Several outreach and dissemination activities have also been carried out recently. On April 21, 2016, Dr. Willems and his group organized the International Seminar on Methodologies and Research Experiences in Geosciences" at UNSCH, which attracted a packed house of students and professors from the university’s science and engineering faculties. During the seminar, researchers from the PEER team, IRD, and the University of Stuttgart discussed topics on geosciences and presented results and findings from their studies. In addition, the PEER team also participated in some recent seminars and scientific events organized by partner institutions. For instance, on April 13 the PI presented results of the PEER project in the AQUAFUTURA seminar of the National Meteorological Office (SENAMHI). Master’s student Jorge García participated as a speaker in the May 27 National Congress of Environmental Engineering Students held at the National Engineering University of Lima. The PEER team also collaborated on the organization of the XIV Latin American High Level Technical Meeting: Technologies to Meet the Hydrological Crisis, held June 23-24 by the Centro de Competencias del Agua (CCA, a spin-off institution resulting from the PEER project), SEDAPAL (the major water utility of Peru, with more than 1 million connections), and the Inter-American Association of Environmental and Sanitary Engineering (AIDIS). Students Gisell Carbajal and Martin Leyva participated in a follow-up training event organized within the framework of the National Drought Observatory, an initiative of the project PI to which the PEER team has contributed several remote sensing products. Over the past two years, the observatory has been established as a multi-sectoral initiative led by the National Water Authority (ANA) and counts on the participation of the Ministry of Environment, Ministry of Agriculture, and Ministry of Economy, among others, with sponsorship by the International Hydrological Program of UNESCO.
Meanwhile, Dr. Willems has been leading the design process of the new Regional Research Institute for Water - Food - Energy Security (ir-NEXUS). For this purpose, he has held several meetings in Lima and Ayacucho with governmental entities (e.g., the Regional Government of Ayacucho, ANA), private companies (e.g., AECOM, VEOLIA), USAID and the U.S. State Department, NGOs (e.g., The Mountain Institute) and international offices (e.g., CEPAL). The ir-NEXUS is attracting strong interest, as it offers a unique opportunity to articulate research with capacity building and policy formulation. The USAID mission in Lima is closely following the process and is helping with establishing contacts and networking. Within the framework of the ir-NEXUS design process, a workshop with government stakeholders was organized in Ayacucho on June 29 to identify strategic research areas. High Andean wetland ecosystems maps have been published on the project's website (http://aguaandes.com/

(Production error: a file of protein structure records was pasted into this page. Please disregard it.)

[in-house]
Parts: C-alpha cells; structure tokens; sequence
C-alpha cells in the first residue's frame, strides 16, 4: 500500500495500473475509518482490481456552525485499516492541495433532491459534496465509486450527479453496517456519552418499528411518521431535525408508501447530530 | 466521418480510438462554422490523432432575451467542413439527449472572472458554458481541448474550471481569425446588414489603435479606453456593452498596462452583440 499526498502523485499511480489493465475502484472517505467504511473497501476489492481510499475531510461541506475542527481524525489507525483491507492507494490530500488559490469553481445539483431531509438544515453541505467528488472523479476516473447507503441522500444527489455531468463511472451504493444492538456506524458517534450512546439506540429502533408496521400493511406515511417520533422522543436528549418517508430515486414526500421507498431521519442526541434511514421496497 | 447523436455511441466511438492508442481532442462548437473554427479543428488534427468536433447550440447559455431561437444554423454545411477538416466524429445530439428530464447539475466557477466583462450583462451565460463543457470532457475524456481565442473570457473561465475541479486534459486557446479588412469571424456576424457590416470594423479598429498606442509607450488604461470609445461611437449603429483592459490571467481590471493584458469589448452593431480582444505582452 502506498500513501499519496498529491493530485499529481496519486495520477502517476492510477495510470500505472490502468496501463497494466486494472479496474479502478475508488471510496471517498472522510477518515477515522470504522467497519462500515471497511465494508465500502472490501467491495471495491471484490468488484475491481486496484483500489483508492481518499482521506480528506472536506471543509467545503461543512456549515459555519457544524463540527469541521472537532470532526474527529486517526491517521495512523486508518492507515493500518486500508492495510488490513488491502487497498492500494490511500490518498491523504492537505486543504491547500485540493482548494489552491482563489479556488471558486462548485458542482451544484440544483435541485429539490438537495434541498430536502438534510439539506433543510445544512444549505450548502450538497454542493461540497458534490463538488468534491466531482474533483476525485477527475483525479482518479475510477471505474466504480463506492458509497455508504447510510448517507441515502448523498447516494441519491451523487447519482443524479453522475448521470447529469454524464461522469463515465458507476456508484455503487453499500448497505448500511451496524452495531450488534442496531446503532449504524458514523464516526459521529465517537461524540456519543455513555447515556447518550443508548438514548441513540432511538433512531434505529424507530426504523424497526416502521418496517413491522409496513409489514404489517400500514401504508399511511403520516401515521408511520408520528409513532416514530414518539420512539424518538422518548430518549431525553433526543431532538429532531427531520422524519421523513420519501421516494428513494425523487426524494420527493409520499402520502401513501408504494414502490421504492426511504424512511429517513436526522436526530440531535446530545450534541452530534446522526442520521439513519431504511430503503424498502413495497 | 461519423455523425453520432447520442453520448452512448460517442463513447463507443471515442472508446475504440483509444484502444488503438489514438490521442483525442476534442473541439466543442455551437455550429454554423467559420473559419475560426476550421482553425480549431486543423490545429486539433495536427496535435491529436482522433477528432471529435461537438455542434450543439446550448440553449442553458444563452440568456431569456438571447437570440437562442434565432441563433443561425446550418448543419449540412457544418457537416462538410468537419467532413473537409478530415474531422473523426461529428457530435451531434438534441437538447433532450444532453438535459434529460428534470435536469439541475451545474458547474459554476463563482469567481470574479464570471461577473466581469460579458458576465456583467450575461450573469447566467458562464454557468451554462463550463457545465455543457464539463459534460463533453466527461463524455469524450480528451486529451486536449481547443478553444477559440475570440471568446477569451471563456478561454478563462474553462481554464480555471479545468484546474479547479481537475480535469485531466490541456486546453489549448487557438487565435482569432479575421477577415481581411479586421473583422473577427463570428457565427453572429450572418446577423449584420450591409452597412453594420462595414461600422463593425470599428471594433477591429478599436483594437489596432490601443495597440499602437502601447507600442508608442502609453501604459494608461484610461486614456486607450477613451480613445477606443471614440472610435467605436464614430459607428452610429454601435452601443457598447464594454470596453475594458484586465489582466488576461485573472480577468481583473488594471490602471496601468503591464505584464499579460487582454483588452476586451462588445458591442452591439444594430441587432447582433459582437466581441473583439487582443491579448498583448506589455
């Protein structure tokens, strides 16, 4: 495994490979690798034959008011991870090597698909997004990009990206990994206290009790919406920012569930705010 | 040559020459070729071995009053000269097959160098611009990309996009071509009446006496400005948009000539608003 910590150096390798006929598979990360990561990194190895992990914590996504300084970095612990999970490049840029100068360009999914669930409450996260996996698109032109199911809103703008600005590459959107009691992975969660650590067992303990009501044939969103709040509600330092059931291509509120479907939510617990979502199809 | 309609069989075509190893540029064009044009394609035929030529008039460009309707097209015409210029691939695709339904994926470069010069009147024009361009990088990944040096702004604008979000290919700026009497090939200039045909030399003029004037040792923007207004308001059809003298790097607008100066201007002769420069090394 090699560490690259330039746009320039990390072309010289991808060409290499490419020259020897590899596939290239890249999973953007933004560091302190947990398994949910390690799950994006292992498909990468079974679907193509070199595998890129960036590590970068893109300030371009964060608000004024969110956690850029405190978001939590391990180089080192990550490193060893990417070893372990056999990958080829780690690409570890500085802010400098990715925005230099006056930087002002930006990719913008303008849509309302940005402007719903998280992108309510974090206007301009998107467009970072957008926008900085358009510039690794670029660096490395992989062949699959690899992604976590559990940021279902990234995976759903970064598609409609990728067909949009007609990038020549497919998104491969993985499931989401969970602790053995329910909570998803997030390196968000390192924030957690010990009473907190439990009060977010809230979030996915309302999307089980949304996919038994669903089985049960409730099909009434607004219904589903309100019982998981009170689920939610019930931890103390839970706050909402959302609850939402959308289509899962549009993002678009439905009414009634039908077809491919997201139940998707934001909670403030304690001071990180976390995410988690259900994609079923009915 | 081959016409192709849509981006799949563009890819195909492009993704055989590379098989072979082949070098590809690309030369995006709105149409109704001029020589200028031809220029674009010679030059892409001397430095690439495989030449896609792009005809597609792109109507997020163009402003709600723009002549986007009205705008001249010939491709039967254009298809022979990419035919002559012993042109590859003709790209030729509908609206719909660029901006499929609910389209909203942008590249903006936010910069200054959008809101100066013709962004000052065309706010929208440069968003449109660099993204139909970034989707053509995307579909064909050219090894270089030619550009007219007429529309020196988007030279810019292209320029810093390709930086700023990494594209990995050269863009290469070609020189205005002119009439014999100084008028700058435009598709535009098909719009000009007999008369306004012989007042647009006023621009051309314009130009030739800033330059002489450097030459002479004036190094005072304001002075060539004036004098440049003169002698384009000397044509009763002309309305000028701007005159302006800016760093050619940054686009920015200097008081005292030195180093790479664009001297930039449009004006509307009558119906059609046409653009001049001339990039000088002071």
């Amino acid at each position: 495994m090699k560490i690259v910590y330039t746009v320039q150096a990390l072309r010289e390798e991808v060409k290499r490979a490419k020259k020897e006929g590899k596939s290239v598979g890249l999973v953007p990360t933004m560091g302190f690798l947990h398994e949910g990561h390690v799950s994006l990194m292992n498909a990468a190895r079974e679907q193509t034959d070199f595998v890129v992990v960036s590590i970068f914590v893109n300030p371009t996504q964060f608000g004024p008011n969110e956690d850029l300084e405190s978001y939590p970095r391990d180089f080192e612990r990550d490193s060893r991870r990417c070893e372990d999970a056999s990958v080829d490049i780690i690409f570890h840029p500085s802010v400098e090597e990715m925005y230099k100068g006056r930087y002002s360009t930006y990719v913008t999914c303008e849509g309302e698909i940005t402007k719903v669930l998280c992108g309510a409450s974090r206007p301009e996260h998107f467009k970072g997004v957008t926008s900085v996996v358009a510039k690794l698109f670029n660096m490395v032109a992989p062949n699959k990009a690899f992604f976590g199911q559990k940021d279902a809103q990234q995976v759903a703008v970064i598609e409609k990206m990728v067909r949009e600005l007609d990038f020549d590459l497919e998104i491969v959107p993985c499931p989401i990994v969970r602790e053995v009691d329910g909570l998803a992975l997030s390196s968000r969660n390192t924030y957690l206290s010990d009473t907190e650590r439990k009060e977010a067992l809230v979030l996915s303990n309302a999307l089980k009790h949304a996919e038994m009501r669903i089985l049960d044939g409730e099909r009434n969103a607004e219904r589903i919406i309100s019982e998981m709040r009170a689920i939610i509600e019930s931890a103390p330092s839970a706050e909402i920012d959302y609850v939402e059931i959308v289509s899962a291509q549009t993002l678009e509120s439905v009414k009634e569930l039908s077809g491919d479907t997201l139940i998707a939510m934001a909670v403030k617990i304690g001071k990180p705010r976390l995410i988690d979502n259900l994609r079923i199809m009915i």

), which are informing the working group for implementing the national wetland inventory. Master’s student Wilmer Moncada calibrated the PRMS hydrological model using data provided by the Regional Government of Ayacucho. The results are being analyzed together with technical staff and are feeding the planning process for water allocation from the Cachi hydraulic project, which provides drinking water to the 200,000 inhabitants of the city of Ayacucho. Currently, Dr. Willems and his team are also collaborating with The Mountain Institute (TMI) in the implementation of a strategic plan for boosting research activities at the University of Huaraz (UNASAM), with a science-policy dialogue focus. This collaboration is done under the framework of the TMI USAID-funded project “Ensuring water provision and livelihood in the mountains.”
As part of the closing activities of the project, Dr. Willems plans to organize a final workshop in Lima, to which he will invite researchers from the local universities with whom he and his group have collaborated during the past years, representatives from the National Water Authority, the Regional Government of Ayacucho, and the Ministry of Environment, and other stakeholders. The purpose is to show and discuss the results and findings achieved and agree on further collaboration activities. Plans also call for students Jorge García, Wilmer Moncada, Gisell Carbajal, and Martín Leyva to complete their master thesis drafts and initiate the thesis defense process. Two U.S. partners from the University of Arizona, Dr. Adriana Zuñiga and Dr. Rob Varady, are expected to arrive in Peru on July 25. They will visit Ayacucho for meetings with the rector of the local university and stakeholders within the framework of the implementation of the ir-NEXUS institute. The University of Arizona, through the International Water Security Network (IWSN), is collaborating with this initiative. Finally, Dr. Willems will be participating at the 10th International Wetlands Conference (INTECOL 2016), which will be held in Changsu, China, September 19-24, 2016. Together with Dr. P.V. Sundareshwar of USAID Washington, he is organizing a panel on Andean wetlands in which two other PEER PIs (Dr. Juan Castaño and Dr. Julio Cañón) will also participate.
Fieldworks in the La Leche basin, Lambayeque (Photo courtesy Dr. Willems).
A group photo of participants in the Cajamarca field trip surrounding Dr. Willems, center (Photo courtesy Dr. Willems).